I wasn't sure whether to take the train from Puno to Cusco. It's US$ 140 for the ten hours trip. Buses do the trip a bit quicker and cost around $20, even $10 for a shabby bus. But – and it's a big but, I've been on road transport on and off for the last four weeks – and anyway, I think a train ride through the Andes sounds pretty good.
Another early start for Woz, and he's still not quite over the 'Pisco party' 36 hours ago. I have to check my bag in at the station in Puno – I'm a bit reticent to let it out of my sight in Peru, as much in case anyone turns me into an unwitting coke transporter. I think I'd have a slightly more difficult time here with the police than I did in Malaga.
On the platform and here it is – The Andean Explorer. It's much more than I expected, all first-class at-seat service on Victorian style carriages reminiscent of the 'Orient Express'. I find out later that it's owned by the Orient Express company. A smart hostess welcomes me on board and shows me to my reserved seat. Seat? It's an armchair – quite literally. The tablecloth is immaculate – as is all the silverware. I immediately think that I must not write about this on my blog – whatever will my friends think of me supposedly roughing it in Peru?
We depart on the minute at 8am – the train track runs through the streets of Puno, people watch a wave. They must do this every time the train runs – they're all very friendly. We seem to amble along at around 40kph, out of Puno and alongside Titicaca – passing closer to the Yavari.
I take a while to survey my surroundings. The carriage is all Mahogany and Brass. My carriage is full – there's a young couple from London on the seat across from me – they're on honeymoon, and he's suffering from altitude sickness. He's already asking our stewardess for oxygen. At least I think that's why he needed the oxygen – it may have just been all that honeymoon stuff...
The carriage behind me is the rear – it's an 'observation car' – complete with large windows sone the sides and the roof. It's also completely open at the back – giving an uninterrupted view from the train.
I settle back down into my seat – breakfast is being served – we're passing through the town of Juliaca – it's incredibly poor and very shabby. I have a moment of guilt as I consider my splendid surroundings , but it passes as I bite into the bacon though.
I repair to the observation car – it's quite busy. All of a sudden a Peruvian music band and a singer appear – as if from nowhere. This is becoming quite a trip. The train is still ambling along, climbing higher into the Andes. We have a stop scheduled at La Roya – the highest point on the line – in three hours time, just after lunch. So just time to sit back and relax, watching the magnificent scenery pass by.
Lunch is served, the food is well presented on the plate- but even more impressive is the carefully co-ordinated way that the staff each serve a table and place the plate down at exactly the same time. Very, very impressive.
After lunch and it's time for a stop to get off the train at La Roya, over 4,300 metres(14,000 feet) up. I guess they time it to facilitate a post-lunch stroll, we have around twenty minutes here. There is the unusual sight of 'hawkers' coming along the tracks offering wares of everything from fake watches, to chocolate and drinks. They seem a pain, but you can't fault their enterprise.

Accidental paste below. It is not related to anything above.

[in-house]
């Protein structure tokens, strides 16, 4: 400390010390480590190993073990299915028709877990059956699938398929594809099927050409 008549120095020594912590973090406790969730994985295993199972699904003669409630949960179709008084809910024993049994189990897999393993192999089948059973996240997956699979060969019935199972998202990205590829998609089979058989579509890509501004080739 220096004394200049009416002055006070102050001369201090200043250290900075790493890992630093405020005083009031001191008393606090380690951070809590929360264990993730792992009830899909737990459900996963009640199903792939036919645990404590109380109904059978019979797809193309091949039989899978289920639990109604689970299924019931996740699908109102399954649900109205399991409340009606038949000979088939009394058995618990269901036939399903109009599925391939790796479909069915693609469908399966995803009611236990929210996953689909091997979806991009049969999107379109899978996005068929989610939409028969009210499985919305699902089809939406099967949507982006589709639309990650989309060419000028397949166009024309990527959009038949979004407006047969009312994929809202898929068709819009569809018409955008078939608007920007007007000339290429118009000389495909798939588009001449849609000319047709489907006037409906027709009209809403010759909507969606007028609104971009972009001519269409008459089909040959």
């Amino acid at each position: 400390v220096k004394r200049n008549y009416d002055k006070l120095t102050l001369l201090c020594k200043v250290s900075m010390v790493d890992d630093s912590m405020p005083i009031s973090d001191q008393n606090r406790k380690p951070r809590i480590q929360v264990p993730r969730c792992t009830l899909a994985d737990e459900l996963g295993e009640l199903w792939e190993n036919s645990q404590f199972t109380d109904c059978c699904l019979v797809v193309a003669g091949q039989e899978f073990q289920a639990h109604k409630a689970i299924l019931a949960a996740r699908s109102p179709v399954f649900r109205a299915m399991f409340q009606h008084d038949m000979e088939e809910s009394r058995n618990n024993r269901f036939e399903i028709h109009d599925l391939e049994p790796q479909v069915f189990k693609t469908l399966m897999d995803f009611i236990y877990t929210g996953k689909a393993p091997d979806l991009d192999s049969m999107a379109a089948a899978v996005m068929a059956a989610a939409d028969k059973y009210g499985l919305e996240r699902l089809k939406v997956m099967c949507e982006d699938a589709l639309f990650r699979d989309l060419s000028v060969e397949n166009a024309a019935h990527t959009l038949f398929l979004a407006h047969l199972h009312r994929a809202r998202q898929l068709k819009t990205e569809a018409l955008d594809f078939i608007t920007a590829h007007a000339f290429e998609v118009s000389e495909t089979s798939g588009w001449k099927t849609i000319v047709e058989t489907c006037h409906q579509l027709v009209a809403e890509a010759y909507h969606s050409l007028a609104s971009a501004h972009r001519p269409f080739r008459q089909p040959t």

We set off, now it's downhill all the way to Cusco where we'll arrive in in around another three hours. We pass by 'Nevado Ausangate' mountain – at almost 6,400 metres (20,700 feet). It's the tallest mountain I've ever seen.
We continue our downward journey – the landscape is changing to something much more lush – well lush by Andean standards. The railway follows along the course of a river – it's a dream. It's becoming dark – we've maybe an hour or so to Cusco. Afternoon tea is served – the same immaculate service, sandwiches with the crusts cut off and proper tea.
Heading into Cusco, it's dark and difficult to see much of the sprawl of the Cusco outskirts. It's larger than I imagine – a large urban sprawl. This isn't what I expected. The diesel locomotive wheezes to a halt in Cusco station. There's a mad scramble to collect bags - and a long queue at the taxi rank. I drag my gear up to the main road – I'm there around three nanoseconds when taxis are coming at me from all directions!
It's a flat fare to travel in a taxi in Cusco – it appears to be based on the state and size of the cab. Mine was a beaten up old model that I didn't recognise – but it made a Fiat Panda appear like a stretch limo!
It's a fifteen minute ride to my hostel – the driver is obviously manic, but also friendly. It's 3 Soles ( /s) (around 60p) for the trip. I give him s/5 and he nearly hugs me.
I check into my hostal – El Triunfo. Reception is upstairs – only around 12 steps with my bags, but altitude has the effect of magnifying this into something like 50 flights of stairs. I'm really panting as I get to reception and can hardly say 'buenos tardes...' The receptionist tell me to sit and brings me 'matte de coco' (coca tea). “Drink this” she says – you can check in after. She obviously doesn't want a dead traveller on her shift.
I lie down for 10 minutes and start feeling better, the coca tea does wonders.
But, I'm ready for a pint...